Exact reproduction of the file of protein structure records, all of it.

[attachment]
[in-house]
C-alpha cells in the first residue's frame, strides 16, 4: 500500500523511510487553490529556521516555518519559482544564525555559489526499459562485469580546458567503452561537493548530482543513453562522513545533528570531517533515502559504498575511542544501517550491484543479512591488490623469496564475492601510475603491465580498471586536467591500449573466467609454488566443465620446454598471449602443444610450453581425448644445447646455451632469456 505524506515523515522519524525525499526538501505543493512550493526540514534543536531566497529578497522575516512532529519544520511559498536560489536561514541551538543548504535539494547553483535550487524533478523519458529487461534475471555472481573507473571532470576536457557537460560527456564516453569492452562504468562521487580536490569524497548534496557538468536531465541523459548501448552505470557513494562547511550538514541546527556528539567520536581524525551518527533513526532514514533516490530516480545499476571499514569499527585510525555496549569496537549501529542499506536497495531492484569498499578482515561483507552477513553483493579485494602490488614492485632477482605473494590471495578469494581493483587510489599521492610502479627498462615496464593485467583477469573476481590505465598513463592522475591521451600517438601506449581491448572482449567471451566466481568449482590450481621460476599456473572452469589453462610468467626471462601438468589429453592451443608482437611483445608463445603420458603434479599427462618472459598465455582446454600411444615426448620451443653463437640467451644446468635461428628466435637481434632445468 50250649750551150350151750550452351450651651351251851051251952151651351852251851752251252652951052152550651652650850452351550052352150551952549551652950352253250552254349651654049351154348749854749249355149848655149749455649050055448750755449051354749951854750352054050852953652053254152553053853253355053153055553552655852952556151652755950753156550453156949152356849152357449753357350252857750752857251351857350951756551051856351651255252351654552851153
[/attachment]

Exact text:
[in-house]
C-alpha cells in the first residue's frame, strides 16, 4: 500500500523511510487553490529556521516555518519559482544564525555559489526499459562485469580546458567503452561537493548530482543513453562522513545533528570531517533515502559504498575511542544501517550491484543479512591488490623469496564475492601510475603491465580498471586536467591500449573466467609454488566443465620446454598471449602443444610450453581425448644445447646455451632469456 505524506515523515522519524525525499526538501505543493512550493526540514534543536531566497529578497522575516512532529519544520511559498536560489536561514541551538543548504535539494547553483535550487524533478523519458529487461534475471555472481573507473571532470576536457557537460560527456564516453569492452562504468562521487580536490569524497548534496557538468536531465541523459548501448552505470557513494562547511550538514541546527556528539567520536581524525551518527533513526532514514533516490530516480545499476571499514569499527585510525555496549569496537549501529542499506536497495531492484569498499578482515561483507552477513553483493579485494602490488614492485632477482605473494590471495578469494581493483587510489599521492610502479627498462615496464593485467583477469573476481590505465598513463592522475591521451600517438601506449581491448572482449567471451566466481568449482590450481621460476599456473572452469589453462610468467626471462601438468589429453592451443608482437611483445608463445603420458603434479599427462618472459598465455582446454600411444615426448620451443653463437640467451644446468635461428628466435637481434632445468 50250649750551150350151750550452351450651651351251851051251952151651351852251851752251252652951052152550651652650850452351550052352150551952549551652950352253250552254349651654049351154348749854749249355149848655149749455649050055448750755449051354749951854750352054050852953652053254152553053853253355053153055553552655852952556151652755950753156550453156949152356849152357449753357350252857750752857251351857350951756551051856351651255252351654552851153